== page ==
Movement and Narration in Morrison and Dante

By: Cal Hoag, Ashley Daddona, Jenna Doolan, Margaret Pigliacelli, Kat Johnson, Micayah Ambriz, Ellie Walker

Movement, transition, and togetherness are major components of the lives of the characters in Toni Morrison’s Jazz as well as in the spiritual improvement of the sinners found in Dante’s version of purgatory in Purgatorio. Movement within the minds of sinners as they re-evaluate and repent for their actions on Earth is manifested in physical movement up and down Mount Purgatory. Canto IV describes the mount: “This Mount is not like others: at the start / it is most difficult to climb, but then, / the more one climbs the easier it becomes” (88-90). This journey appears to be a simple movement from bottom to top, yet the path is not so linear as it circles around and around the mountain as it comes to the precipice. 

Morrison’s novel follows this same roadmap laid out by Dante as a casual, seemingly omniscient narrator describes a fraught, loveless marriage between characters Joe—who had just murdered his young teenage lover, Dorcas—and Joe’s wife Violet—who assaulted Dorcas’ body in a rage as it was presented at her funeral. The start of the couple’s journey is difficult and full of pain as they attempt to rebuild and reconcile their relationship, yet as they move up their personal purgatorial mountains the journey gets easier because of the way they simultaneously move backward in time. 

With memory as a basis of time, movement of the characters and Jazz’s narrator is no longer progressively forward (or upward) based, mirroring the inconsistent rise and descent of a soul, or Dante and his guide Virgil, through purgatory. The specific movement of the forward into Paradise in which the original guides leave their pilgrims so that another will take their place is similar in both works. At the end of Dante’s Purgatorio, Virgil is suddenly replaced with Beatrice who will lead Dante through Paradise. At the end of Jazz, the narrator leaves Joe and Violet when Felice appears. The etymology behind the name Felice is ‘happiness’ and ‘luck’ which could symbolize Joe and Violet’s movement into Paradise hence the change in guides. This movement could also refer to their spiritual happiness and paradise as well.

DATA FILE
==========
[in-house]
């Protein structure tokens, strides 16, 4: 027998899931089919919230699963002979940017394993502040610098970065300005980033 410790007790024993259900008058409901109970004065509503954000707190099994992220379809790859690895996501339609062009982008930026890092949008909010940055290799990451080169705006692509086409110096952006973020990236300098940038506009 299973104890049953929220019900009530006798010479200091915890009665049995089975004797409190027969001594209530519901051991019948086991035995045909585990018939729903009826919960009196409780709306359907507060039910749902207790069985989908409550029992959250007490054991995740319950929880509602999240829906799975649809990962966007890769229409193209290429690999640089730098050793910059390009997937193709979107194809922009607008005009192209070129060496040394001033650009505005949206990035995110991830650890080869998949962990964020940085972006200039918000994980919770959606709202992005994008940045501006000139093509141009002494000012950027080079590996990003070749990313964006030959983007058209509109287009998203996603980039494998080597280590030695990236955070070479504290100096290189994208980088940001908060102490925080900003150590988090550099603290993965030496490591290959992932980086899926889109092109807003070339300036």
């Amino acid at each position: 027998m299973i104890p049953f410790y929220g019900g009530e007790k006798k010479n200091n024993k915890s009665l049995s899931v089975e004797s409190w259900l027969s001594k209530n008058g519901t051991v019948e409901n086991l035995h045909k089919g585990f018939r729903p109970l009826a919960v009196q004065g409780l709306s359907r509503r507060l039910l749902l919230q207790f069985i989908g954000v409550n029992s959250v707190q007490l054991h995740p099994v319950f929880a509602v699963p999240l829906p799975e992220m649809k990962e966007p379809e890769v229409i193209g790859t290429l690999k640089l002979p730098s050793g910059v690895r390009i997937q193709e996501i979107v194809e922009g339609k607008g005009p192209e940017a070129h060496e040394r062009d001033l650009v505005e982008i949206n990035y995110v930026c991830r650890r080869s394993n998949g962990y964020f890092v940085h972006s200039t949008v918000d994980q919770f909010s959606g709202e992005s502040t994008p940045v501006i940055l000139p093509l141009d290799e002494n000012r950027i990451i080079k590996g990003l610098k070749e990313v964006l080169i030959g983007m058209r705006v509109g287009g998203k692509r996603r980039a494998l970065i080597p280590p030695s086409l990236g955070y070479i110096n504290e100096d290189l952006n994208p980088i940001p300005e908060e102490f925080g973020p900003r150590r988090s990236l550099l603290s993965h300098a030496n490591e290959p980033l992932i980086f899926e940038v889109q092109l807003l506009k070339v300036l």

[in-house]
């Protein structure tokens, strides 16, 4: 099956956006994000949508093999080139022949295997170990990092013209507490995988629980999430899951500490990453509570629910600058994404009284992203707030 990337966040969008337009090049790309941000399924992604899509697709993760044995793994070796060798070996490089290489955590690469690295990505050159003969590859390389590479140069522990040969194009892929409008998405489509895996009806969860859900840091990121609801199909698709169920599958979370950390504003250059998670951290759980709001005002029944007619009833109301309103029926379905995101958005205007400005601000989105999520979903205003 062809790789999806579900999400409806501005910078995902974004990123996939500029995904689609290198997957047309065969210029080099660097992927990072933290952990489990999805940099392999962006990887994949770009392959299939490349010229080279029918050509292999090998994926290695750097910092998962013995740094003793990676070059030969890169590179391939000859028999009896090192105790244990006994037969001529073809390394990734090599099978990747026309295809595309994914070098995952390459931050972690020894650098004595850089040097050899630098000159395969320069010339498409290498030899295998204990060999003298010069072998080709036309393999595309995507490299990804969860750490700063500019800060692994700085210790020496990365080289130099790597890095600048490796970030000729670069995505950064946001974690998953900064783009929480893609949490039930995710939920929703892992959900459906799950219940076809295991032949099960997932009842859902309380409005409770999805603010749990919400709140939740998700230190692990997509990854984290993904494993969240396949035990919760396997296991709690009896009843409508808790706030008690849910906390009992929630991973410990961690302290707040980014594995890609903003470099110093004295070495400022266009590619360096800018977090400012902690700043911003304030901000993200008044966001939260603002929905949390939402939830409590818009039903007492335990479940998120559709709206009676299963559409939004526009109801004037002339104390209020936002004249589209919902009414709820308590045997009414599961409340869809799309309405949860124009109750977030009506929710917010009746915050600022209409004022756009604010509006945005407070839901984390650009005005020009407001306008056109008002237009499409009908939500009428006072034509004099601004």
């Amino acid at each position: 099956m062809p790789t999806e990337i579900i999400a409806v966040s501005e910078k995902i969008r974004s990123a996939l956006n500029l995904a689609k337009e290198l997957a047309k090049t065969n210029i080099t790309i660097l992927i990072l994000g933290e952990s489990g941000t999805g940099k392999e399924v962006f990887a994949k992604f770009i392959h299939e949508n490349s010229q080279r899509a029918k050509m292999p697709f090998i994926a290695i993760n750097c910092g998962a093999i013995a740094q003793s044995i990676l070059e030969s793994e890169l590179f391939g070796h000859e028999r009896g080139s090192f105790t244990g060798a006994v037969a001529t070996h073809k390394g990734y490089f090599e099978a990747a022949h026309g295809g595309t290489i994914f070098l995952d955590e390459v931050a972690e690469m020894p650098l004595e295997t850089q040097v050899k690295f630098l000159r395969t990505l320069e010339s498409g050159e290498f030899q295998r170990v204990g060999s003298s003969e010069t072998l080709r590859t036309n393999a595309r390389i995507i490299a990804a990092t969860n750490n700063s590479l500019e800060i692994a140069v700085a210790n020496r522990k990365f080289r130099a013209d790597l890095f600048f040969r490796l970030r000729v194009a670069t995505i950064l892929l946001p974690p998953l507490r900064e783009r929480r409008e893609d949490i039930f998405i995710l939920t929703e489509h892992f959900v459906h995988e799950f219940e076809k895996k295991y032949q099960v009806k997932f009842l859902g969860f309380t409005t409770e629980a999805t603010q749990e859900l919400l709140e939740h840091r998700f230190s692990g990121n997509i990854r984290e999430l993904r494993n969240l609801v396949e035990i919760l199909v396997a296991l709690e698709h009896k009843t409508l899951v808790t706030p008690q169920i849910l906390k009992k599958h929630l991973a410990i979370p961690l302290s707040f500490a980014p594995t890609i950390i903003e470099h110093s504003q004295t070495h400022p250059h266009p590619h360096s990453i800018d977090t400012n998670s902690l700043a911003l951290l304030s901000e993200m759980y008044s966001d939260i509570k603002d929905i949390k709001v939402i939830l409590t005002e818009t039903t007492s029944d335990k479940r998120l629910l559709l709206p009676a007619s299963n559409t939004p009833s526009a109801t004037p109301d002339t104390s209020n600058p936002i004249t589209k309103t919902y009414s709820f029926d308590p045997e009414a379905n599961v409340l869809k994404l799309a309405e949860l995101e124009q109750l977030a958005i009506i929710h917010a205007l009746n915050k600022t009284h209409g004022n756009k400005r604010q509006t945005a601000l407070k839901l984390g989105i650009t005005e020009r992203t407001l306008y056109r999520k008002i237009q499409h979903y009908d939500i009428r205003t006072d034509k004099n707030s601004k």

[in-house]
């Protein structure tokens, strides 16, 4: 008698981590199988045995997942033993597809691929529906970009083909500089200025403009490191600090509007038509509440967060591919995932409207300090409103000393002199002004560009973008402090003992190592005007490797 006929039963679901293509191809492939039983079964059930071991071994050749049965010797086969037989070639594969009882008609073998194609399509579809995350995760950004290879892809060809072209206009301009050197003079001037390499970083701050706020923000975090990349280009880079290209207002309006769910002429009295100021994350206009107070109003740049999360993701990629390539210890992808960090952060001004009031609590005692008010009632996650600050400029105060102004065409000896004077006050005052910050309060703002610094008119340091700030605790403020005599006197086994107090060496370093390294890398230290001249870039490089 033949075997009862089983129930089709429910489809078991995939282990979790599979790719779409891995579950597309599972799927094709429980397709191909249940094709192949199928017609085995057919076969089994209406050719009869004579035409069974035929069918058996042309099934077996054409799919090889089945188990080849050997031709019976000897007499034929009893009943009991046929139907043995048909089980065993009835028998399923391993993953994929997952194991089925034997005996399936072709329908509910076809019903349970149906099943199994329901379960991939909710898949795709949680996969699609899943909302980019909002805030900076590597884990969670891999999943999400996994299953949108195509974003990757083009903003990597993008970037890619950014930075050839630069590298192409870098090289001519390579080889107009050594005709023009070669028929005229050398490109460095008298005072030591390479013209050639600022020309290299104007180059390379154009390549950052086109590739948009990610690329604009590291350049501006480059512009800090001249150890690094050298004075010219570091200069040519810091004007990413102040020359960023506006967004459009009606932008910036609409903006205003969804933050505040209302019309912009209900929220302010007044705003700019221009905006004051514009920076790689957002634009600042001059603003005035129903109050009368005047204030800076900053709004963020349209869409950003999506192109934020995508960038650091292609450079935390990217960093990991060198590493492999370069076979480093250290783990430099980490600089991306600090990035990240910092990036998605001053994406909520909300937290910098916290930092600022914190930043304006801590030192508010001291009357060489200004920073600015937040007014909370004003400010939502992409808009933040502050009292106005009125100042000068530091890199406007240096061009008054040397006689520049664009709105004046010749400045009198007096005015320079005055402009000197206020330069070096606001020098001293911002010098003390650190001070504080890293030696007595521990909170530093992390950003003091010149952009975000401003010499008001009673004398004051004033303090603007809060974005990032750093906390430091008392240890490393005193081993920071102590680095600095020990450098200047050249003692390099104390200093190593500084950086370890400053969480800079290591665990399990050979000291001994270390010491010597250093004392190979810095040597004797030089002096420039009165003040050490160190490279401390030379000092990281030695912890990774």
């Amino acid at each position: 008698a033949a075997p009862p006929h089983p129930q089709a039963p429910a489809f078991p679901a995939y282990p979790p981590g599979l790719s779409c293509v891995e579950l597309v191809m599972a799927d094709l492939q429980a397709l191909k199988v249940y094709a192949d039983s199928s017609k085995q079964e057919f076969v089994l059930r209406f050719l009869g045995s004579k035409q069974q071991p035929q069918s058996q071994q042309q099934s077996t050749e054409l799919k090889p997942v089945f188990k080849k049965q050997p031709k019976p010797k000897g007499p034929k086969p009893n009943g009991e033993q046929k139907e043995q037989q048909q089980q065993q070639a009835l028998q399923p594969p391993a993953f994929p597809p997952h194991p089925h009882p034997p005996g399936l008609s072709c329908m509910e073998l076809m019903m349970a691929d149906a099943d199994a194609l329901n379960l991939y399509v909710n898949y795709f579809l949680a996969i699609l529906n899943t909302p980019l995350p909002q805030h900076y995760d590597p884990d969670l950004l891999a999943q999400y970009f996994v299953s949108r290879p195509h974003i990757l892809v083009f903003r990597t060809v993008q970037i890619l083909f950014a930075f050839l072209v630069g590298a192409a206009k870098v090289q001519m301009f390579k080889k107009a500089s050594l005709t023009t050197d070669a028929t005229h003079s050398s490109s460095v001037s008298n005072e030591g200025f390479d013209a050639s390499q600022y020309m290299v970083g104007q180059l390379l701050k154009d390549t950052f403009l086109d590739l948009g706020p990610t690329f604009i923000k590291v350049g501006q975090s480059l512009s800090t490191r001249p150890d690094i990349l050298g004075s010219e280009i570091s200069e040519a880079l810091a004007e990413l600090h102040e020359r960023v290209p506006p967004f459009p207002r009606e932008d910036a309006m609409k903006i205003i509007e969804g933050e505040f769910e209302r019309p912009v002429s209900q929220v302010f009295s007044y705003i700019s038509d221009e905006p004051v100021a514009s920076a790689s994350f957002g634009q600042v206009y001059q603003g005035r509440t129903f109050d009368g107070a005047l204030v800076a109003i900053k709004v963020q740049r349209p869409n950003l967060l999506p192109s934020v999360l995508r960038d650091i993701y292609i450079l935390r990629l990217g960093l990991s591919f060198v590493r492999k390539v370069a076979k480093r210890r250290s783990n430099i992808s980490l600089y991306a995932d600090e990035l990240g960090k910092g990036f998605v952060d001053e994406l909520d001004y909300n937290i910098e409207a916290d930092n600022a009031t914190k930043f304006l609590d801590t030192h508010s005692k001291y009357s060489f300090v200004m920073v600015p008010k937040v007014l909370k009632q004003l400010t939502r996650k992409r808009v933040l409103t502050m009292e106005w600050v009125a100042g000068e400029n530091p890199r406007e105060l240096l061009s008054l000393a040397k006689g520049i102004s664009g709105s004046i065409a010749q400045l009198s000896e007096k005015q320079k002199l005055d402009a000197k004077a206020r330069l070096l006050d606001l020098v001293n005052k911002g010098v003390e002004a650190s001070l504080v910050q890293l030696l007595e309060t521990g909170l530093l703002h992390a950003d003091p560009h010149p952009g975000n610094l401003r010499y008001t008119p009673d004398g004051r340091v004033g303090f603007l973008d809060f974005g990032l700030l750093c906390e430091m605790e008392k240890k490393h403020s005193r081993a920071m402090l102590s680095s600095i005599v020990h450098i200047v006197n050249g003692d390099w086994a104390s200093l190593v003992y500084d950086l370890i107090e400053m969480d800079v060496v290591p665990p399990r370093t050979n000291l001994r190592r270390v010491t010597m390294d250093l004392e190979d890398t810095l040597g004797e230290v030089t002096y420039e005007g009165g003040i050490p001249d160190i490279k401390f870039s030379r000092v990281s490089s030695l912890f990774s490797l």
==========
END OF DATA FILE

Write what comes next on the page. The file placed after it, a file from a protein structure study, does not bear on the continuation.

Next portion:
In Paradiso, Beatrice berates Dante for his previous physical love of her as he was only infatuated with her outside appearance and this isn’t true love. It is the spiritual love beyond the face that allows people to reach true happiness and become closer to God. In Jazz, Joe has moved from his excessive love of the flesh into a state closer to spiritual love which allows him to be happy with Violet and not seek out Felice the same way he did Dorcas. Dorcas was the object of his infatuation with the physical appearance and it took his movement through his own purgatory to reach this spiritual awakening.

The passage of time to the characters almost becomes irrelevant, as their versions of reality become rooted in the past, making it difficult for readers to identify how time passes and nearly impossible to trust the characters’ judgment or acknowledgment of time because it is strongly based on memory. The same could be said for grief: there is no linear path from start to finish, but instead, an individual must constantly return to the past in order to proceed further still. Our group had a similar experience while completing this project. Similar to Virgil being replaced by Beatrice, our guide was also replaced as we were exiled from campus. Our circumstances while doing this project are so different from what we did for the first collaborative essay that, separated from each other by long distances and from our memory of Jazz by time and stress, we needed to come together to remember what it was like not only to be a student but to be a person working with other people. In this way, we were also walking a recursive, complex path with no clear beginning or end.